On the one hand, a secular liberal like myself, who feels that the division between church and state should be absolute, is heartened and encouraged that there is more evidence that the right is coming to the same position. (For context of discussion, I'm not at all opposed to tax exempt status for religious organizations, provided they have an appropriate focus on charity, and while I suppose from a purely intellectual standpoint I would prefer not to have Christmas trees in public buildings and such, I find it incredibly hard to actually get animated about that sort of thing.)
At the same time, however, I have to ask: is Secular Right necessary? John Schwenkler is exactly right. Let me say, as a secular leftist who is in the habit of arguing with conservatives on almost all fronts, the number of conservatives who actually make arguments of the type "God says..." are vanishingly small, at least in any sort of prominent or mainstream position. I'm sure if you dig around on Redstate or similarly movement-y websites, you can find people willing to argue from such a position. But I see hardly any arguments of pure religiosity on mainstream conservative websites or magazines. Dedicated conservatives, like any politically saavy and educated people, want to win arguments, and even the most devout among them tend to understand that no one, even other Christians, tend to be moved by "for the Bible tells me so" political arguments. Very often, naturally, these people will believe in both the secular argument and the religious one, and my instinct is that the religious core of beliefs would overwhelm intellectual or philosophical counter argument, in a moment of crisis. (As is only right, if you really believe in a divinity.) I also often encounter arguments about the pragmatic and observable negative consequences of declining religious observance in our society. But these are far from being simple arguments from theological assumptions.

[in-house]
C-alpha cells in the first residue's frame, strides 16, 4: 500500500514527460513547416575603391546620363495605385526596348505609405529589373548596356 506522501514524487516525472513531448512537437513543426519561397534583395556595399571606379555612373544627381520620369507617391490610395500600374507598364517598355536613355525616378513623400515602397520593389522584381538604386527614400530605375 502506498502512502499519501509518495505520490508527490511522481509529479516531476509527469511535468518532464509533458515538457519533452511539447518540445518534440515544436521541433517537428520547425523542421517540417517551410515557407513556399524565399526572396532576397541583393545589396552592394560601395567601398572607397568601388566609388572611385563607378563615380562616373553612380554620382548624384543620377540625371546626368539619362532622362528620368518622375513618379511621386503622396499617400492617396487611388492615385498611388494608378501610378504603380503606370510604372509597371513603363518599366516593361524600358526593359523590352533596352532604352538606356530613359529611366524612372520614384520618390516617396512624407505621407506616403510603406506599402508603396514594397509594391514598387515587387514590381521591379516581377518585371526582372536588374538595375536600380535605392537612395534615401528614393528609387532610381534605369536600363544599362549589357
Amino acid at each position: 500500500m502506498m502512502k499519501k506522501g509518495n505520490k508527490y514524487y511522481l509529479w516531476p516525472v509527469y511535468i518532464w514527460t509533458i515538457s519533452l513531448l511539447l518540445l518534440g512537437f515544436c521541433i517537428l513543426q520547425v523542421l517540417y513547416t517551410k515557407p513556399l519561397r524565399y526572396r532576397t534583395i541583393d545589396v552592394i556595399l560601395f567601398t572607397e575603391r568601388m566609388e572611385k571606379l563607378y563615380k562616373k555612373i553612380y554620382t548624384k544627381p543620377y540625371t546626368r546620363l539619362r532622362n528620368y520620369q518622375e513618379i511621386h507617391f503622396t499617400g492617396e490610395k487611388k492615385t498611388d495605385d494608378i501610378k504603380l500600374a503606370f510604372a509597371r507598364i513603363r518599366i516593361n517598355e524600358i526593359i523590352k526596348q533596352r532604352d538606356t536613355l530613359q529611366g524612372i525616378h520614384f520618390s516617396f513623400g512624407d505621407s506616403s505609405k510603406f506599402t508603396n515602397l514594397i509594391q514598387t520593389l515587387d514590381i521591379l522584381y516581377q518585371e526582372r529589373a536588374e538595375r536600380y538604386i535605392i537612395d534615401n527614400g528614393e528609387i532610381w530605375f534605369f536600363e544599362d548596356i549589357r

Whats more, again, this is an outsiders perspective, but I just don't think you can support the claim (if in fact this claim is being made) that secular conservatives are disqualified or discouraged from robust participation in the conservative enterprise. Surely, the mainstream rightwing media apparatus seems quite amenable to acceptance of atheist conservatives, provided the tow some of the right ideological and political lines. (Certainly it's the case that being an atheist is not nearly the hindrance that, say, questioning Sarah Palin is.) There have been prominent atheists at National Review, and its team of geniuses at The Corner. There are and have been secularists at The Weekly Standard. (Bill Kristol is no one's idea of a religious nut, of any tradition.) FOX News has secularists. The prominent rightwing websites are largely hospitable to conservatives without religious belief. Within the actual political apparatus, there are some prominent leaders who are secular. It's true that elected officials still often have to profess religious belief to be electable, but that is a condition of American politics, not merely conservatism. Karl Rove, easily one of the three or four most powerful conservatives and Republicans of the last ten years, doesn't have religious belief.